PORT ST. LUCIE, Fla. -- Terry Collins said he had no inkling until reading a published report that Ike Davis was dealing with an oblique issue well before it finally popped in Washington on Aug. 31.
"There's got to be a conversation. And then certainly it's up to me to decide which way to proceed," Collins said regarding whether injuries should be disclosed by players to Mets staff.
Regarding Davis specifically, the manager concluded: "As I look back now, everything would have been better off had he said something, and certainly he'll hopefully learn from it that he needs to speak up."
Should there have been a conversation last summer initiated by Davis?
"Well, I'm not really sure what to say. I was surprised as anybody by what I heard," Collins said after Monday's workout.
Collins said there never appeared to be any reason to suspect Davis was banged up. Davis, for his part, vehemently said Monday morning that the nagging issue was no big deal, that plenty of ballplayers deal with mild stuff and keep it quiet, and that his subpar 2013 performance was not injury-prompted. Davis added that the issue did not start until at least June.
"Guys deal with stuff in different ways," Collins said. "Certainly, if you're failing at what you're supposed to be doing, something needs to be addressed. And if you feel it's taking away from your game, you've got to say something.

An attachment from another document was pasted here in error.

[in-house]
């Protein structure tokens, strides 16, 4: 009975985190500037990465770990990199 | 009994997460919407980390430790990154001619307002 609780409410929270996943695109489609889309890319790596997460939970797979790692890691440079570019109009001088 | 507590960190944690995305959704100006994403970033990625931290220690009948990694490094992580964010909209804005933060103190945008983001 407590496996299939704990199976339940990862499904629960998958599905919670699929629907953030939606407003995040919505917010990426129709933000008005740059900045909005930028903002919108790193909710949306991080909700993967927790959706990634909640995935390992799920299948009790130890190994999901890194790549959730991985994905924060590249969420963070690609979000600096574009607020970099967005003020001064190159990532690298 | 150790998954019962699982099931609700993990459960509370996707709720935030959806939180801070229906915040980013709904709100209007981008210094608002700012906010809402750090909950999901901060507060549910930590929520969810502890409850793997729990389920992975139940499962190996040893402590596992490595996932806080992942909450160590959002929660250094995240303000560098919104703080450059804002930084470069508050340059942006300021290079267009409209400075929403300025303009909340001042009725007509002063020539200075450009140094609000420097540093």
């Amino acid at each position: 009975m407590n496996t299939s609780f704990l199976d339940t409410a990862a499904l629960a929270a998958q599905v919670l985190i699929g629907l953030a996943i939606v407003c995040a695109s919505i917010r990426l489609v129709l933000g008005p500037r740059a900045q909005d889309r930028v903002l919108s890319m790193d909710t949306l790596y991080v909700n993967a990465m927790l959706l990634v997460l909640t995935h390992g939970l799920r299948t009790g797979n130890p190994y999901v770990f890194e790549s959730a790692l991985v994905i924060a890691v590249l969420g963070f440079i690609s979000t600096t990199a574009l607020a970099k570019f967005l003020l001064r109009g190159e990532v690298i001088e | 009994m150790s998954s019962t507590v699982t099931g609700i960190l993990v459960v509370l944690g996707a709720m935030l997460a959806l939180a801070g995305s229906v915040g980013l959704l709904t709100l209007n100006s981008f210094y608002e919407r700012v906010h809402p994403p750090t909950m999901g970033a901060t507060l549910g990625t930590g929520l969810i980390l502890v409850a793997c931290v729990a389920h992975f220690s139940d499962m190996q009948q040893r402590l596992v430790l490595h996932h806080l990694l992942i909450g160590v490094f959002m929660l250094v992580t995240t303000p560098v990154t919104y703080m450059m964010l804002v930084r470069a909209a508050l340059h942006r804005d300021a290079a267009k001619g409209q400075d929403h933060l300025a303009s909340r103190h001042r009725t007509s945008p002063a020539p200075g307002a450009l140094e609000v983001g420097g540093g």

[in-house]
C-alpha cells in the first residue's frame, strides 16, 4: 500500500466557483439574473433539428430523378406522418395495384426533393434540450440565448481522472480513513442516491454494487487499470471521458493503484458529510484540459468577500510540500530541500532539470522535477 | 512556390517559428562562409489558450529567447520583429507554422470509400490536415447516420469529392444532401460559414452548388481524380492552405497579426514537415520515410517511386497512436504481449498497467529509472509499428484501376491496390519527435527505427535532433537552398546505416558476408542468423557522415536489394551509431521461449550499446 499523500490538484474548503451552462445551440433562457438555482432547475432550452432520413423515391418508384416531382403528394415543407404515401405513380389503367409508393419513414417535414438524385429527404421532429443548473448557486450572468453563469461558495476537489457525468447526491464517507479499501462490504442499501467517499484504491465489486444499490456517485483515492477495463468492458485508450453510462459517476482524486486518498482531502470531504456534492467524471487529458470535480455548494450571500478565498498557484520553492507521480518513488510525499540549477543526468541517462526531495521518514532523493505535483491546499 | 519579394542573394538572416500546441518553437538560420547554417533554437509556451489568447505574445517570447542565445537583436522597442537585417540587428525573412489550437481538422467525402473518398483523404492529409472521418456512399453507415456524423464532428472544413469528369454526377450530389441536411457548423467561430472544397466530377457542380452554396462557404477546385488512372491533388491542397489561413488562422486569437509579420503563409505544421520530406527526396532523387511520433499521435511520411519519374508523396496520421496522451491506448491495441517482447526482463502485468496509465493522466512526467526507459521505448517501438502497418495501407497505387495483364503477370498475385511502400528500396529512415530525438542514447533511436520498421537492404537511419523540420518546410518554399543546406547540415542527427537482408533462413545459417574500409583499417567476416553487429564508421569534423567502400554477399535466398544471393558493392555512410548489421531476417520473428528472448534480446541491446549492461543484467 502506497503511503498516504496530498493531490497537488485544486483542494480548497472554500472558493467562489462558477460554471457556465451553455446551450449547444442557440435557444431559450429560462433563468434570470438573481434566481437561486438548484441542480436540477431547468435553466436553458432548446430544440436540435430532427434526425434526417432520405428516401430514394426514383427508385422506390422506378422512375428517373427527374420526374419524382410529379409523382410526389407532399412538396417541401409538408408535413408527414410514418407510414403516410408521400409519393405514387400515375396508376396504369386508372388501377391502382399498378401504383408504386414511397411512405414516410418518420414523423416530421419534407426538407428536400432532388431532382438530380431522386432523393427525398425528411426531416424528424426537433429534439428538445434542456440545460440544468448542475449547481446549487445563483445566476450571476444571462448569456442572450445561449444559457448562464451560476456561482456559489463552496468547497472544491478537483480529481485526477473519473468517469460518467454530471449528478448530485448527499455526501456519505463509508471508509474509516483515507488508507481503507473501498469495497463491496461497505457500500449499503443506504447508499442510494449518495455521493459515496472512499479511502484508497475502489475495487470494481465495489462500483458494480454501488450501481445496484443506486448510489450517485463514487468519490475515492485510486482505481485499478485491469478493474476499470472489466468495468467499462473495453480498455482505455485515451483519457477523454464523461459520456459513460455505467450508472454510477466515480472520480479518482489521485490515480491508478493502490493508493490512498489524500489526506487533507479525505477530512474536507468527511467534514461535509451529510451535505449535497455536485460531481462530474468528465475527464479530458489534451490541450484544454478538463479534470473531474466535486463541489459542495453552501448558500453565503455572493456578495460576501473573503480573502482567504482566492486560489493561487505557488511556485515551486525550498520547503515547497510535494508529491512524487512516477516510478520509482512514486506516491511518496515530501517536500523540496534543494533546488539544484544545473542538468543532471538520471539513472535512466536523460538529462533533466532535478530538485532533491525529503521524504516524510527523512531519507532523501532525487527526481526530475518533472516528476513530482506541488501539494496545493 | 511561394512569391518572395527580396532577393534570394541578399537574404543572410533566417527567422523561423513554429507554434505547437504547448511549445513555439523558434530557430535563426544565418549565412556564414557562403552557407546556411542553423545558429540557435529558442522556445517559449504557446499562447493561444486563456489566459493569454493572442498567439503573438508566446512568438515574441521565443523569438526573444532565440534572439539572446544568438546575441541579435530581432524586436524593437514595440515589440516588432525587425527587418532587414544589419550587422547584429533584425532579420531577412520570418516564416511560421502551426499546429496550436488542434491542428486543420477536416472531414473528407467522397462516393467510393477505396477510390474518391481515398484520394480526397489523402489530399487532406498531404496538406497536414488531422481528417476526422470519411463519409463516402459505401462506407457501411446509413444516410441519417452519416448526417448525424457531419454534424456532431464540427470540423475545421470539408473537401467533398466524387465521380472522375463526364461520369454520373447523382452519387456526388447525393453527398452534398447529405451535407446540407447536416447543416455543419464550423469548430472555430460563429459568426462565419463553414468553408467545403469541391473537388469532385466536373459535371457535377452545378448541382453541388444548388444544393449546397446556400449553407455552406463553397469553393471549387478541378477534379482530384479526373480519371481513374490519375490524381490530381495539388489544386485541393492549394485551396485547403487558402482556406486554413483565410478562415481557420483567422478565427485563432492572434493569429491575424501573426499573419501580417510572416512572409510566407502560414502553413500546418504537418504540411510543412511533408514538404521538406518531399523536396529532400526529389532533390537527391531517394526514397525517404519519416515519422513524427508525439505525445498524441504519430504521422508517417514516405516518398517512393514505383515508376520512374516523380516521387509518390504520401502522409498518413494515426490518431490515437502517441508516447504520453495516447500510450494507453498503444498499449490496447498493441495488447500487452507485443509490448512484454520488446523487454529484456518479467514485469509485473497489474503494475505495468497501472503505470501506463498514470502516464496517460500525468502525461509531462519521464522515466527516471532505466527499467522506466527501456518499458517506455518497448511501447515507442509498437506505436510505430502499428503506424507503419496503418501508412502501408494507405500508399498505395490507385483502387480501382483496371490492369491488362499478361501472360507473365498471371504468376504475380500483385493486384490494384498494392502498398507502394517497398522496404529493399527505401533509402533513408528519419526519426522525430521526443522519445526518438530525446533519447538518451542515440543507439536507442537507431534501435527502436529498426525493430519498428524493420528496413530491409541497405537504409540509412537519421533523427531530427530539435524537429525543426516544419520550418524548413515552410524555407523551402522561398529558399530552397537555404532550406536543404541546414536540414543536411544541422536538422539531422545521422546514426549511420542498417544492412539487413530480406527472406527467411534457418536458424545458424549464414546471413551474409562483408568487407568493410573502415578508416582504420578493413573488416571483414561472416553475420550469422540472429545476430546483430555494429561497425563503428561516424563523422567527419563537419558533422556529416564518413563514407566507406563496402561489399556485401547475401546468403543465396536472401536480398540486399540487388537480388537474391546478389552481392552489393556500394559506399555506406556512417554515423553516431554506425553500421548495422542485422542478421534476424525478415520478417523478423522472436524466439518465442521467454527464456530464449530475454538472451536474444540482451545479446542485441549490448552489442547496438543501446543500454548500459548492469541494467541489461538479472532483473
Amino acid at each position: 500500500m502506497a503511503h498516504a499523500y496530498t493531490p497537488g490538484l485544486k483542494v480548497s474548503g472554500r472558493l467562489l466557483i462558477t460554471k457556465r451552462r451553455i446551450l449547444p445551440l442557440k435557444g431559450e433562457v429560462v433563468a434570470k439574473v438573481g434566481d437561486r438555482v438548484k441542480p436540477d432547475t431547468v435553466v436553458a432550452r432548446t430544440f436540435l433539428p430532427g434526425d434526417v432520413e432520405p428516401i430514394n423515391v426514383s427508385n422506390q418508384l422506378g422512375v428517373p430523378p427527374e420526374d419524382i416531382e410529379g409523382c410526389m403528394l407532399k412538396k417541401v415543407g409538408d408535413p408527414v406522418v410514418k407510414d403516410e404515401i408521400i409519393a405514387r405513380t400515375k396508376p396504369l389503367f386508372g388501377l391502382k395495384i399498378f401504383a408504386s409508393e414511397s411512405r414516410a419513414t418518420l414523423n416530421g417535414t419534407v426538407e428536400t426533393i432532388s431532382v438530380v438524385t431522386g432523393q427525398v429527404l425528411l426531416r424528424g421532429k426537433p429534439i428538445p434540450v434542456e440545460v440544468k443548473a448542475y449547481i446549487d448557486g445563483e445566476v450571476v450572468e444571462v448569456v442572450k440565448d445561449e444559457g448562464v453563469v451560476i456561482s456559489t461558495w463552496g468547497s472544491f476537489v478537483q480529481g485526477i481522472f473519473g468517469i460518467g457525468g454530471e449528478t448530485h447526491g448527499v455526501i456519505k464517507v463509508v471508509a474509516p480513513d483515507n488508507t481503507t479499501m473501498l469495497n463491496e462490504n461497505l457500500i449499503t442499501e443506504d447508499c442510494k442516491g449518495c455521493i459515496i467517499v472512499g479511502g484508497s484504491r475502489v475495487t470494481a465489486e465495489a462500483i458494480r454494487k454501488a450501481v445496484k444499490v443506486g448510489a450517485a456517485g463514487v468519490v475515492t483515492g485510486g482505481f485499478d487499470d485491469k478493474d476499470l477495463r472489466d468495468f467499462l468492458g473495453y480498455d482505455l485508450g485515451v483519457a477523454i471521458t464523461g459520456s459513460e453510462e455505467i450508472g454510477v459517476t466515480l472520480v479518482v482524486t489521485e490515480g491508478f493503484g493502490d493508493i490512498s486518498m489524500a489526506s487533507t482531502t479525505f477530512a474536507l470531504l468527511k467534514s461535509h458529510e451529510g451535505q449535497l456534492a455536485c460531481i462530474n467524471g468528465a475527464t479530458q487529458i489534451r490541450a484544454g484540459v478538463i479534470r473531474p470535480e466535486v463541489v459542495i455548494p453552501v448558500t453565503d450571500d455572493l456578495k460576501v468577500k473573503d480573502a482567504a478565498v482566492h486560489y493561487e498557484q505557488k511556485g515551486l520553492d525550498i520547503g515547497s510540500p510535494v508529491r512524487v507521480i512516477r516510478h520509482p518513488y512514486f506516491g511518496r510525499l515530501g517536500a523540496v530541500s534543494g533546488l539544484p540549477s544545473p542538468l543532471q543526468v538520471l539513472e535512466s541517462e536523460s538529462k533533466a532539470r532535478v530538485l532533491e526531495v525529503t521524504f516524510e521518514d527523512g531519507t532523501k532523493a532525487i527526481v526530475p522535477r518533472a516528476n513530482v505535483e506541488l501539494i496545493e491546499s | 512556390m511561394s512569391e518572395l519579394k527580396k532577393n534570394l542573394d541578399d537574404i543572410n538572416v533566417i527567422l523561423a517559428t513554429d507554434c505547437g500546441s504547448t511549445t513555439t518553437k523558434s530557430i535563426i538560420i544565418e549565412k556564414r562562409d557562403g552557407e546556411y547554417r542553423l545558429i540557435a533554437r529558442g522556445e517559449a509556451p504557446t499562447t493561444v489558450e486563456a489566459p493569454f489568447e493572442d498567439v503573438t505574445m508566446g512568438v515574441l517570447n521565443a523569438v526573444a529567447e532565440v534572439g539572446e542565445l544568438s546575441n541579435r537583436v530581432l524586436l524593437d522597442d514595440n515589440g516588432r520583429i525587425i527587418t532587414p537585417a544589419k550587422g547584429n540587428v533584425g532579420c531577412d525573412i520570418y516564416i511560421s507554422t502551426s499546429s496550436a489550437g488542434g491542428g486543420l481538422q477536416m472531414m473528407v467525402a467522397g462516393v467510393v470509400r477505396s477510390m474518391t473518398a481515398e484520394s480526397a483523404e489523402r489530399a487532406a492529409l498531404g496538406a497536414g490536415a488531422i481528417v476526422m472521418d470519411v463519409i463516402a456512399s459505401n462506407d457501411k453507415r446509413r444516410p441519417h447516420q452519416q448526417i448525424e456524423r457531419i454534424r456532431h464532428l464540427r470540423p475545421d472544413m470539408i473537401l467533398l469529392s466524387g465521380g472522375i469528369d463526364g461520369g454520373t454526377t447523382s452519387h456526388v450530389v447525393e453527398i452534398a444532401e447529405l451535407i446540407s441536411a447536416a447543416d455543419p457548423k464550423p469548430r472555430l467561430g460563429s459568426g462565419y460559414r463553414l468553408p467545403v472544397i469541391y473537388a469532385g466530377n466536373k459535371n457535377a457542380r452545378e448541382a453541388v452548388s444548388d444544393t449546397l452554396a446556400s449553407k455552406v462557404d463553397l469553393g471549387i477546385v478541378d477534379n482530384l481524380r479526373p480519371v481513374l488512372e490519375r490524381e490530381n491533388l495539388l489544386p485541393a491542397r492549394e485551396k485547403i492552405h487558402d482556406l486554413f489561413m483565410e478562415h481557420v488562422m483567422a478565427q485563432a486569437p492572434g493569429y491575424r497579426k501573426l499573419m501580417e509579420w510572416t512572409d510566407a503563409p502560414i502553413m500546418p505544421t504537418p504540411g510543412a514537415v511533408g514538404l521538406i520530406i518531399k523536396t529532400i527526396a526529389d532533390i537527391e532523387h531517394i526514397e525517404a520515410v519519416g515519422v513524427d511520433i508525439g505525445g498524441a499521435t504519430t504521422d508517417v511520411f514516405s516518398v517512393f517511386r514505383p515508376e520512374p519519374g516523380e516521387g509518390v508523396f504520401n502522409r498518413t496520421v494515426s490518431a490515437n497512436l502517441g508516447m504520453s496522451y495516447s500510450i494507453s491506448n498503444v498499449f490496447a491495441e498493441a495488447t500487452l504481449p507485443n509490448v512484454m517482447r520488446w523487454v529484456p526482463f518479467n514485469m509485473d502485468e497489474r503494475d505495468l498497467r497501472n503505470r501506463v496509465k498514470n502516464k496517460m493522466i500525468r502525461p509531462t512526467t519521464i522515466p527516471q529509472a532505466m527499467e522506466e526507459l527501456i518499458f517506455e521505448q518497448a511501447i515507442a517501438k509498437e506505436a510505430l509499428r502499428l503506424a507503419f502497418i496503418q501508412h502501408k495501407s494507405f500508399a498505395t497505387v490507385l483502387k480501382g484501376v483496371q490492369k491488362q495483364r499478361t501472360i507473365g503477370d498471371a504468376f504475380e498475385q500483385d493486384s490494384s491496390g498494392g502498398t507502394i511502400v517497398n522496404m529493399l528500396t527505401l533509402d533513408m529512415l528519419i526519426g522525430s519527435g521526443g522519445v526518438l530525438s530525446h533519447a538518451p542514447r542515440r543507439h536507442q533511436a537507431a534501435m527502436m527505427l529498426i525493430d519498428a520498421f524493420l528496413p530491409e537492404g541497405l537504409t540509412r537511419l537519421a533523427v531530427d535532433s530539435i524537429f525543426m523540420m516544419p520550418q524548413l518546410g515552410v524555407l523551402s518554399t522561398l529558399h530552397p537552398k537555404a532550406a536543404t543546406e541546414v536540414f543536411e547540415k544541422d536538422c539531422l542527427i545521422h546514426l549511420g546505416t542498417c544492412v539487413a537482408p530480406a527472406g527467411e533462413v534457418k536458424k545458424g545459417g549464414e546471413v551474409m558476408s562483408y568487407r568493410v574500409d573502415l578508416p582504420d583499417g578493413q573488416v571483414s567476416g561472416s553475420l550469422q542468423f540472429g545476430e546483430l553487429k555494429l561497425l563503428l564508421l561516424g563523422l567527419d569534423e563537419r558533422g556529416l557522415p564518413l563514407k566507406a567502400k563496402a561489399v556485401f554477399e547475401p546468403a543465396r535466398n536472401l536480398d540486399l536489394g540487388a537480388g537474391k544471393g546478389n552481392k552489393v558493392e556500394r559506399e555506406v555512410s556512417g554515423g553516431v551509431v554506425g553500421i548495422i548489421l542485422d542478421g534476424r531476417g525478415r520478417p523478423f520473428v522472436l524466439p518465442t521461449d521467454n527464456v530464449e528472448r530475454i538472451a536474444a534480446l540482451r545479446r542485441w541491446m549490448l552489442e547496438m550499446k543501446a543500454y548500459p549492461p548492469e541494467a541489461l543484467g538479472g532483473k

"Again, we're talking about something that happened last year. I'm not really sure when it occurred. I'm not sure Ike can give you an exact date. But certainly you've got to take into consideration the fact that, as I've told you before, you're always being analyzed when you're on the field. You've got on a uniform, you take the field, somebody's watching. And you're always going to be critiqued -- good or bad -- by what's going on. And if there's an issue, certainly we need to know about it, for sure.
"I'll go back to the night Ike hit in the cage long after the game was over [in mid-May in St. Louis]. If there was a huge issue, there were 10 guys watching him, somebody would have picked up something.
"Once again, I can't address it because I don't know how bad it was. Was it aggravating? Was there pain? Did it hurt you to swing? Were you trying to protect it coming off the ball? I mean, there's all sorts of different things. And I certainly don't have any answers for you."